- outside it is a region where things can still interact.

That might be the way to find it...comparing old surveys with new ones
and looking for something faint but with a new flat spectral index.

--
Regards,
Martin Brown
  #4  
Old February 16th 16, 05:23 PM posted to sci.physics,sci.astro
Sam Wormley[_2_]
external usenet poster
 
Posts: 3,966
Default Gamma Ray Burst seen with Gravity Wave detection!

On 2/16/16 9:24 AM, Yousuf Khan wrote:
The recent discovery of gravitational waves from the site of a merger of
two stellar mass black holes, may have been accompanied by a Gamma Ray
Burst event too! Why is this even news? Because the theory of black hole
mergers suggests that no form of light should be emitted, only energy in
the form of gravitational waves. If two neutron stars had merged into a
black hole, then sure, no problem there should be light emission, but
not from black holes. So possible new physics found?

Yousuf Khan

[1602.03920] Fermi GBM Observations of LIGO Gravitational Wave event
GW150914
http://arxiv.org/abs/1602.03920



It's hard for me to imagine that two black holes colliding didn't
affect nearby gas and debris, that could generate a burst of gamma
radiation.



--

sci.physics is an unmoderated newsgroup dedicated
to the discussion of physics, news from the physics
community, and physics-related social issues.

  #5  
Old February 17th 16, 11:08 PM posted to sci.physics,sci.astro
Yousuf Khan[_2_]
external usenet poster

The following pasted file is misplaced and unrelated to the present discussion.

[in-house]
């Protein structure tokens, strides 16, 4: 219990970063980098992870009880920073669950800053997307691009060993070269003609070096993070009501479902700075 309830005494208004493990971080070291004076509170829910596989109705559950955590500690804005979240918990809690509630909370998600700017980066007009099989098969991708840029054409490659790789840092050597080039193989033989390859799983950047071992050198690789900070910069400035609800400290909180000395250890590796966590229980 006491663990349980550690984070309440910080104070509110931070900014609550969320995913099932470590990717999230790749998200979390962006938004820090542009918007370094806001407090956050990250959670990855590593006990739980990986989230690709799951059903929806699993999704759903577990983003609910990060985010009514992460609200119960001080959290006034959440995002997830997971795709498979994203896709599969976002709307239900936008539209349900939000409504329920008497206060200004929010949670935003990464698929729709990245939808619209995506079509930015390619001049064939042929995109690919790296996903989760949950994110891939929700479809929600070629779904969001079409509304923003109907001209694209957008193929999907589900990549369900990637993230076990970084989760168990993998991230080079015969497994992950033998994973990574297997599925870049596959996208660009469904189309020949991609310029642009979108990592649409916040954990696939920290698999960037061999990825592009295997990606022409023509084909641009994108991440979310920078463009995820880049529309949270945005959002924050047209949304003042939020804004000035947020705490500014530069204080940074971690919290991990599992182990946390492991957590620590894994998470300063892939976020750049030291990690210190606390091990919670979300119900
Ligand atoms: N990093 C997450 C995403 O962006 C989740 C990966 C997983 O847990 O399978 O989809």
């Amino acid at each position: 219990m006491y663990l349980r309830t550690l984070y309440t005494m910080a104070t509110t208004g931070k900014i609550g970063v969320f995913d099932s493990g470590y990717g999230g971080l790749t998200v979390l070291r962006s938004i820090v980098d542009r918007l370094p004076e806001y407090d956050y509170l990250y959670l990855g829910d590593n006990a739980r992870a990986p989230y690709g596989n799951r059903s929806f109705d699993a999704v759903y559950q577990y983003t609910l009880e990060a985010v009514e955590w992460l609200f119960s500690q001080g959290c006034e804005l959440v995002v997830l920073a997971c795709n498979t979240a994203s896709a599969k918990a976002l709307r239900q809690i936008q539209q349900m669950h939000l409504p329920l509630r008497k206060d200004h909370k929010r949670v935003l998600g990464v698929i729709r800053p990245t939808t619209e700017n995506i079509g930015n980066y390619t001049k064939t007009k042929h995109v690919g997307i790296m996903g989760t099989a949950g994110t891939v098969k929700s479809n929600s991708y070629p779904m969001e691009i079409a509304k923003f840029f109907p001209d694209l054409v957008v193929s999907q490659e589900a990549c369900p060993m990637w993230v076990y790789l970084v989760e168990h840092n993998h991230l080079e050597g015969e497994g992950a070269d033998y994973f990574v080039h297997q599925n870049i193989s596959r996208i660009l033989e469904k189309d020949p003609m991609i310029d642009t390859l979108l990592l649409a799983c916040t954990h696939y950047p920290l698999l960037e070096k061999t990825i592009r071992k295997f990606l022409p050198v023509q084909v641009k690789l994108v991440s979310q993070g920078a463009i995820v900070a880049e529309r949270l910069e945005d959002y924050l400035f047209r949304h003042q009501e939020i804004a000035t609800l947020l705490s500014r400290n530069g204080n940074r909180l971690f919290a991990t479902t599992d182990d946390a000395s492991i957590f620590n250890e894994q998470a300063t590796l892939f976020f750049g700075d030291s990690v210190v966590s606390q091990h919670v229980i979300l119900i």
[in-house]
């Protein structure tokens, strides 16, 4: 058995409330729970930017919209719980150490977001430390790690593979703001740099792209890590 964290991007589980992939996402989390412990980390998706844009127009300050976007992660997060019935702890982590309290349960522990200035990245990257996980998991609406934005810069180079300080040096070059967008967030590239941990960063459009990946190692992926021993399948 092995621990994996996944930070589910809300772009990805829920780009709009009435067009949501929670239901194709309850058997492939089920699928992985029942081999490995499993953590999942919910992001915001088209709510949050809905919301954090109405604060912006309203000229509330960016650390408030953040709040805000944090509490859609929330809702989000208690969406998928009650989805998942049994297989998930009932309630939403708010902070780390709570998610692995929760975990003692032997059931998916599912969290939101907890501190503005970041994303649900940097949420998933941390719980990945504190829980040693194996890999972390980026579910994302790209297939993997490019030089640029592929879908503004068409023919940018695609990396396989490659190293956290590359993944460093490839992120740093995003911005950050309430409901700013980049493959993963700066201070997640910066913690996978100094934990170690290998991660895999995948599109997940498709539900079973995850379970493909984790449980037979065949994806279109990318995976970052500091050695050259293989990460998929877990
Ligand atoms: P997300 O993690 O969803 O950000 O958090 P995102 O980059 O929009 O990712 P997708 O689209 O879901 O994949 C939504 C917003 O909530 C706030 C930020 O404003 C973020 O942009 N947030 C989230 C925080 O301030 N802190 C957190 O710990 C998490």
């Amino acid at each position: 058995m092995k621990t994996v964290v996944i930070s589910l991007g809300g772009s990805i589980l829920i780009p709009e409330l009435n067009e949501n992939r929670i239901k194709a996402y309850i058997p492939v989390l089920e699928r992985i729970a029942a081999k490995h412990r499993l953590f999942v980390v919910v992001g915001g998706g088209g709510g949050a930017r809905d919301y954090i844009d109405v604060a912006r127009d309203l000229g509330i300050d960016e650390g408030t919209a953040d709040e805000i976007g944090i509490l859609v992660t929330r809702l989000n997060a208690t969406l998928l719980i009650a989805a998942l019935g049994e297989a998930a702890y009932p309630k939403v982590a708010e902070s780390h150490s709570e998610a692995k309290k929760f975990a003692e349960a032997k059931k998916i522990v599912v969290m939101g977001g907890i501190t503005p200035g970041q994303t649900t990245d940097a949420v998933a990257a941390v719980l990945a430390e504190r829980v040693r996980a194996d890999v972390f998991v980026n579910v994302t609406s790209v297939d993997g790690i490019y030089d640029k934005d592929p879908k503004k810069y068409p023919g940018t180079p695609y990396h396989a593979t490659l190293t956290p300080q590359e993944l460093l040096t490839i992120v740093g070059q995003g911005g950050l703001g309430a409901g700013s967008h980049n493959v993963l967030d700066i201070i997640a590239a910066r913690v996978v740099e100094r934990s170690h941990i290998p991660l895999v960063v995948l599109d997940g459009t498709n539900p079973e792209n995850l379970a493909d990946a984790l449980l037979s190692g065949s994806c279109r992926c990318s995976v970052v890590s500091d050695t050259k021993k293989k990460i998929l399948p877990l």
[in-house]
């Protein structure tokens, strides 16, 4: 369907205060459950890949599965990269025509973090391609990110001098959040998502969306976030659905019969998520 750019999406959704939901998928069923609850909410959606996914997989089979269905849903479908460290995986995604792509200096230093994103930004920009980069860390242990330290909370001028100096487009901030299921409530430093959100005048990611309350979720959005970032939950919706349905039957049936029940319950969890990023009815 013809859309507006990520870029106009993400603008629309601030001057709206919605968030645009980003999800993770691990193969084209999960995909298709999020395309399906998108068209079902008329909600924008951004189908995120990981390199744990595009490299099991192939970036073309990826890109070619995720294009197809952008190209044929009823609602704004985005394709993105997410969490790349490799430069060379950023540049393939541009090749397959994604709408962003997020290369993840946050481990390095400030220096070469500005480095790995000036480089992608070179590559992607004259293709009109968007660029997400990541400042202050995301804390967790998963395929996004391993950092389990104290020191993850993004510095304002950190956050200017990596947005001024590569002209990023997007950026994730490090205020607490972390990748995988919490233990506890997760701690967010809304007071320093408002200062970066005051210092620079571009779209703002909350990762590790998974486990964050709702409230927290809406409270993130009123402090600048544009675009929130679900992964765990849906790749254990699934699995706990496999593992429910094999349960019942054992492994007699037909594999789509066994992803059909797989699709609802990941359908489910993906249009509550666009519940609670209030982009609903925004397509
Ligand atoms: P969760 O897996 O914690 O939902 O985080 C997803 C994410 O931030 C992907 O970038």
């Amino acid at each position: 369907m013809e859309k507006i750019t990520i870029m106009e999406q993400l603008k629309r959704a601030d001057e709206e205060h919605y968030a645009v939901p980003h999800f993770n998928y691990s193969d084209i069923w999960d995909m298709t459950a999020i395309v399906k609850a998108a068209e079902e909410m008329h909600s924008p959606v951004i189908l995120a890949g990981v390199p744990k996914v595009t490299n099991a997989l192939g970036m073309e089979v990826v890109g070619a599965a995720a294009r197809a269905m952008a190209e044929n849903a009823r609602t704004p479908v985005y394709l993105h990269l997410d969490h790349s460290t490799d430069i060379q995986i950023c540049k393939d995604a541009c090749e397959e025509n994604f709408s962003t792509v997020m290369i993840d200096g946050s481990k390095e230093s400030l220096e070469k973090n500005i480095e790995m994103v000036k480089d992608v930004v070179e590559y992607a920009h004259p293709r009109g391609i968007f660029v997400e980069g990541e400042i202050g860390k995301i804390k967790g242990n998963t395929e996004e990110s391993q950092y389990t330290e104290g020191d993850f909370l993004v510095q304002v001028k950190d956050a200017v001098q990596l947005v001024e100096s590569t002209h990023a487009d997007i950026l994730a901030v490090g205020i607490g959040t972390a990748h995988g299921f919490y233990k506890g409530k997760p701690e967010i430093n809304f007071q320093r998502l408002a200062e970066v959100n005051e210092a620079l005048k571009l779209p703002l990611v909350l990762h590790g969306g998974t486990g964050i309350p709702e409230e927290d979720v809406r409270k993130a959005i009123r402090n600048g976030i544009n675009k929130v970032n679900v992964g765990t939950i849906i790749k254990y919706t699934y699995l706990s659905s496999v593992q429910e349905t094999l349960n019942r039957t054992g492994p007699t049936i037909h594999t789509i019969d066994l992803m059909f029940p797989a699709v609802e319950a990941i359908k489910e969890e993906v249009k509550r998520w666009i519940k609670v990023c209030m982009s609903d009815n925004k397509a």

Posts: 1,686
Default Gamma Ray Burst seen with Gravity Wave detection!

On 16/02/2016 11:20 AM, Martin Brown wrote:
Not necessarily new physics. The black holes were not sat in a perfect
vacuum and may still have had tenuous accretion disks or other material
in their respective equatorial planes some of which becomes up for grabs
when they merge. It would be surprising if the merger of BH ergospheres
did not provide some mechanism for pumping a fair amount of power out
along the polar axes of the newly formed object.


True, but let's face it, the accretion disks may have already been
around even before the two BH's merged, and they'd be radiating around
each individual progenitor BH's. Also it's entirely likely that all of
the gas between the black holes were kicked out as the two of them
neared each other.

Including but not limited to electromagnetic radiation and particle
creation. It is only the interior of the BH that is forbidden territory
- outside it is a region where things can still interact.

That might be the way to find it...comparing old surveys with new ones
and looking for something faint but with a new flat spectral index.


I have feeling that the gravity waves might have excited the quantum
vacuum energy field nearby which might have spurred the creation of real
photons.

Yousuf Khan

 




Thread Tools
Display Modes

Posting Rules
You may not post new threads
You may not post replies
You may not post attachments
You may not edit your posts

vB code is On
Smilies are On
[IMG] code is On
HTML code is Off
Forum Jump

Similar Threads
Thread Thread Starter Forum Replies Last Post
Gravitational Wave Detection - Comments? TeaTime UK Astronomy 9 October 24th 06 10:28 PM
Terrific gamma ray burst Luigi Caselli Misc 1 February 19th 05 04:15 AM
Swift first gamma ray burst Ray Vingnutte Misc 0 January 7th 05 11:35 PM
What's up with gravity wave detection? dkomo Astronomy Misc 153 September 14th 04 08:15 PM
Observing a Burst with Sunglasses: Unique Five-Week VLT Study ofthe Polarisation of a Gamma-Ray Burst Afterglow (Forwarded) Andrew Yee Astronomy Misc 0 November 13th 03 06:40 PM


All times are GMT +1. The time now is 11:27 PM.


Powered by vBulletin® Version 3.6.4
Copyright ©2000 - 2020, Jelsoft Enterprises Ltd.
Copyright ©2004-2020 SpaceBanter.com.
The comments are property of their posters.